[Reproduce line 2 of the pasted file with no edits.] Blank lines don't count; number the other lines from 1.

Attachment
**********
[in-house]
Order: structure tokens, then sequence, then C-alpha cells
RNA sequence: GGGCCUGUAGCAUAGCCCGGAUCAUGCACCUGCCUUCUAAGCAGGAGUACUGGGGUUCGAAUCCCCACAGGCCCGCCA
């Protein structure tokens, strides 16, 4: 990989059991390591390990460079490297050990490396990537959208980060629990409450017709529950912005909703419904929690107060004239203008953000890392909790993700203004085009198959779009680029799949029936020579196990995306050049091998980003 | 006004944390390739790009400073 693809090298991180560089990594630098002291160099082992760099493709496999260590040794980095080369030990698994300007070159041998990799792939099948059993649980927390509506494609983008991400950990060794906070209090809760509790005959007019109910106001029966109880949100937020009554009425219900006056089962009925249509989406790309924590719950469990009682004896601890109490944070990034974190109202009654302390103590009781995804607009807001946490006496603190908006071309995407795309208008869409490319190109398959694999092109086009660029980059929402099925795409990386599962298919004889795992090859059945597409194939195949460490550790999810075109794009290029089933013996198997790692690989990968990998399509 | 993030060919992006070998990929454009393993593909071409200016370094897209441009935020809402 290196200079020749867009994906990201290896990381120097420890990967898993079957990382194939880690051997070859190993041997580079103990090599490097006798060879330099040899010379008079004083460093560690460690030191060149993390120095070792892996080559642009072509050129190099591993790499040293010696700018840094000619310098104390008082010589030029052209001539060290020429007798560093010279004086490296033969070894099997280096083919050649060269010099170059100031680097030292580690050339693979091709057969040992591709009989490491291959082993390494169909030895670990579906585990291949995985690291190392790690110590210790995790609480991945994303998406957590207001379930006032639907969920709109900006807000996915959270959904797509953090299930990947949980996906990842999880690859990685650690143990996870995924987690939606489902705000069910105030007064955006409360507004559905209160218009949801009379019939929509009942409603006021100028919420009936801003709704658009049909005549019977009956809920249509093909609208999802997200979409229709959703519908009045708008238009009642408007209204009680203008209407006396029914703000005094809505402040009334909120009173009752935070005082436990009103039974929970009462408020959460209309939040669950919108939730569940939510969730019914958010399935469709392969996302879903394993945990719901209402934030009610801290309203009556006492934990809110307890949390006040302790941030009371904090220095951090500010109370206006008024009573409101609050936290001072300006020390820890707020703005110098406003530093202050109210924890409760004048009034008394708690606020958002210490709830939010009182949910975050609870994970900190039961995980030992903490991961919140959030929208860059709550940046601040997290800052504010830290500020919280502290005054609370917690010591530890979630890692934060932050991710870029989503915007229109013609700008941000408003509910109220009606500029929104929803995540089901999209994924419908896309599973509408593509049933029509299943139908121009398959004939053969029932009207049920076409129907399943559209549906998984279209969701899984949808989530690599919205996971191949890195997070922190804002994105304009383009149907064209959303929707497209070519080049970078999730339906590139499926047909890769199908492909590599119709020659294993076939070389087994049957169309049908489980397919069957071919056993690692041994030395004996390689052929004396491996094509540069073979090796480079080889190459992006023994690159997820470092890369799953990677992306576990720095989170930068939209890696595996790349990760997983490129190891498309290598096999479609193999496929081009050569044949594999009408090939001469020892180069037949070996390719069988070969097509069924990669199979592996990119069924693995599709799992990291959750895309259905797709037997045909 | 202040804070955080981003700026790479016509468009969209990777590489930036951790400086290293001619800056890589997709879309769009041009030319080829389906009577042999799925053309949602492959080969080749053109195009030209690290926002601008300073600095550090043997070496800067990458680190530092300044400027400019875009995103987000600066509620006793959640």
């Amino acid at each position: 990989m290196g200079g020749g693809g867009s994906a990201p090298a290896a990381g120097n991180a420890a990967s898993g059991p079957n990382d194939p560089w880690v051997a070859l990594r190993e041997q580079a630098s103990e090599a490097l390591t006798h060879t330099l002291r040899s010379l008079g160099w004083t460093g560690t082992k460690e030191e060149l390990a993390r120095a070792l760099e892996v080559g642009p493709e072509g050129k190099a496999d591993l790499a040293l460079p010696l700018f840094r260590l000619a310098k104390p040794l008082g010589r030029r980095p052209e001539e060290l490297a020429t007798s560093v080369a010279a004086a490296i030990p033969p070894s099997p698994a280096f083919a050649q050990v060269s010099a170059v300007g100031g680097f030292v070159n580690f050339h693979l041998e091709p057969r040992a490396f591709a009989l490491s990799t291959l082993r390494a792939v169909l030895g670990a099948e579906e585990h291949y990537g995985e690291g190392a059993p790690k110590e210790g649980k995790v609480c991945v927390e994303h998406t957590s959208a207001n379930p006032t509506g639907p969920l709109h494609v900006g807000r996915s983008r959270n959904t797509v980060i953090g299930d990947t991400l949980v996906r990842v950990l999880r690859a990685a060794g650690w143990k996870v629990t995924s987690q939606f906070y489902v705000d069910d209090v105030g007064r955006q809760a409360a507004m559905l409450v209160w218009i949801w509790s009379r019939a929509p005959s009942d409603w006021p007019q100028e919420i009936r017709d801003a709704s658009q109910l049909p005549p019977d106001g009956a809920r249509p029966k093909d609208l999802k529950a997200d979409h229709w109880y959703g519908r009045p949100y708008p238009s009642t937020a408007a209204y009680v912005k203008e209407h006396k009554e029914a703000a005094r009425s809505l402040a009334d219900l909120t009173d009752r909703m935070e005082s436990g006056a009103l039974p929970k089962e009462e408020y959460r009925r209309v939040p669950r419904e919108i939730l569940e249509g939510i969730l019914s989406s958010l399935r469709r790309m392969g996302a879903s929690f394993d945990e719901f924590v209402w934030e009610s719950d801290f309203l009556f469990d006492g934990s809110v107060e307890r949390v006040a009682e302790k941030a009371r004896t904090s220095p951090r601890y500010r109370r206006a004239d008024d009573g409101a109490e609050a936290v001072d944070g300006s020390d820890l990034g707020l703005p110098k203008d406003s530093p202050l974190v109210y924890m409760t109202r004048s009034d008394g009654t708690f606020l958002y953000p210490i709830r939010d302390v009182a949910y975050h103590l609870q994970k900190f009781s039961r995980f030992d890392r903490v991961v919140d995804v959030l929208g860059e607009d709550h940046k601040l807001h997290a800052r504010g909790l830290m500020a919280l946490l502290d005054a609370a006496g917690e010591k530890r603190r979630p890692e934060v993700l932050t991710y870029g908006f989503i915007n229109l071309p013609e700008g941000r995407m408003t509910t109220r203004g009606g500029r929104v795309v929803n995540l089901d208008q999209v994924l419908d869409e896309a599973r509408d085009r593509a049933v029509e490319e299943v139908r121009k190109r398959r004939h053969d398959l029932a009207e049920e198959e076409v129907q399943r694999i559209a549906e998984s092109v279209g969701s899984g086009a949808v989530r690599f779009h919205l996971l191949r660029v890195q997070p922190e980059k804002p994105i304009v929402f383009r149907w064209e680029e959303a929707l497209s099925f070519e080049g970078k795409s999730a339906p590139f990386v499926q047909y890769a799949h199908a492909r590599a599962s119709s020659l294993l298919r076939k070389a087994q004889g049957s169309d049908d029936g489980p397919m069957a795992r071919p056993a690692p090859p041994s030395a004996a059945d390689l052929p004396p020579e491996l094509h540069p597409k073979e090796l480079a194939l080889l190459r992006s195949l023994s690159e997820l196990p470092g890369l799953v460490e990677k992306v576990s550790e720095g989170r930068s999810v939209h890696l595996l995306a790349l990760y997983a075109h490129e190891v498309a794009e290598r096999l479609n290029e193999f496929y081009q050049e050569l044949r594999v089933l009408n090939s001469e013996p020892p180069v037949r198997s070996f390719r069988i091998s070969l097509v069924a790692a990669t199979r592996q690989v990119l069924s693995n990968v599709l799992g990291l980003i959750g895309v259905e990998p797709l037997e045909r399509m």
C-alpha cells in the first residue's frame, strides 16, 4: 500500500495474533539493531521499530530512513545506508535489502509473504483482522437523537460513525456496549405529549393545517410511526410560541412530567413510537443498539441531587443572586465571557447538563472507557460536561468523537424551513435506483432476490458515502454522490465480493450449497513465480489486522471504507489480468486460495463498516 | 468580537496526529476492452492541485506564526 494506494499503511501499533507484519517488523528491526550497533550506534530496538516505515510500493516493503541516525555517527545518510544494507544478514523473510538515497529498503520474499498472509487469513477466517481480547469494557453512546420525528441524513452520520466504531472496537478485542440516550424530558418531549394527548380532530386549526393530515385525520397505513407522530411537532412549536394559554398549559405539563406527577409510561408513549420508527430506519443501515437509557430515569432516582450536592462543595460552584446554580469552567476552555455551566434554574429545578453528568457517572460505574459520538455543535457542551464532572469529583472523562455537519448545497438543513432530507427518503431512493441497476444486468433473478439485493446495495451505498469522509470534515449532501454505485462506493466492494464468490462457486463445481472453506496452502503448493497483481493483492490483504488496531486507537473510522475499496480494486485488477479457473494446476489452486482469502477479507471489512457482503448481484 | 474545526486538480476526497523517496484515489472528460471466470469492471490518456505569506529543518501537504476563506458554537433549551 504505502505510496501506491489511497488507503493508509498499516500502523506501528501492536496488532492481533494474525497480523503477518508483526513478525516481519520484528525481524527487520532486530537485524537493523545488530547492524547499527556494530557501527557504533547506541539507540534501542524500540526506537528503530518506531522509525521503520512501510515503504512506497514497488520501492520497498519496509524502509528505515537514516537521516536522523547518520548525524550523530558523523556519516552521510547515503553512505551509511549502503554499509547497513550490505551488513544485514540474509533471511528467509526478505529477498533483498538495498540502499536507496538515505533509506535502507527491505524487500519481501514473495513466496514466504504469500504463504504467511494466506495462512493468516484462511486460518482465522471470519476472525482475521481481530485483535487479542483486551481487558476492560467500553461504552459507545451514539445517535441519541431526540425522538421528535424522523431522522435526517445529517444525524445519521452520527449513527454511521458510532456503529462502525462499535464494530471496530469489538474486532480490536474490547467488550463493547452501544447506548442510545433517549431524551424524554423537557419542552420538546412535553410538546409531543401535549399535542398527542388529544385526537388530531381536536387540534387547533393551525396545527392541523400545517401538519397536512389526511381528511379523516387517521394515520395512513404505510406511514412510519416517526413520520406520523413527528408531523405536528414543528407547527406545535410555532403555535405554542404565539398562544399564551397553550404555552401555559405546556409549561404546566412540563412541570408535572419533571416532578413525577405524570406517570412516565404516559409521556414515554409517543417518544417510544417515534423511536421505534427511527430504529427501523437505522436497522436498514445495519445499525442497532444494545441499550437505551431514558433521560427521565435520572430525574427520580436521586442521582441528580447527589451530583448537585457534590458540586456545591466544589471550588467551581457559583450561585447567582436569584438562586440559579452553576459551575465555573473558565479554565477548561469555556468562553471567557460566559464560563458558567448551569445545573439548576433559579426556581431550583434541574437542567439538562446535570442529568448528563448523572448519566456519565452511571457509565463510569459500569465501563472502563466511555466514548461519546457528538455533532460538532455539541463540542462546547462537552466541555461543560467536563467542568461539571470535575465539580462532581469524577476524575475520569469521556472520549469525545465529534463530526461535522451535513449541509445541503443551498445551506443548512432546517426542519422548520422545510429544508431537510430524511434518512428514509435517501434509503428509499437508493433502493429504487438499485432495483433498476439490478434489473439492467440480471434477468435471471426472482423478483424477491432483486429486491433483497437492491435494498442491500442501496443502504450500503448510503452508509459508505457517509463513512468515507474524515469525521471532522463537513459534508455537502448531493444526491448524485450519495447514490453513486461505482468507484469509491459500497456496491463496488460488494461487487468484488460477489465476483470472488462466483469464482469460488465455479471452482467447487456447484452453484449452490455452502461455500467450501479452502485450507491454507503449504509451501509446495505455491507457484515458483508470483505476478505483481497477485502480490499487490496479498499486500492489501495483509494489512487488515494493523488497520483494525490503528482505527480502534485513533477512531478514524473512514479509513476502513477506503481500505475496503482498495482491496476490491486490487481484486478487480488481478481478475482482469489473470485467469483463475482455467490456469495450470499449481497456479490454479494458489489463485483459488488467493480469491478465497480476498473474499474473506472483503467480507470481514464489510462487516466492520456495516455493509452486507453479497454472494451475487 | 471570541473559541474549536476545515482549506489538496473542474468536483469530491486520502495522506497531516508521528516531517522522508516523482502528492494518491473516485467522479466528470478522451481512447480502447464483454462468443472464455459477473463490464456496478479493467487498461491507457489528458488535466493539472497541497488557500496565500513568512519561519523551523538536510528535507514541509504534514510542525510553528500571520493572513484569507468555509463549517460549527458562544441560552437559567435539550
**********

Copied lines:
Order: structure tokens, then sequence, then C-alpha cells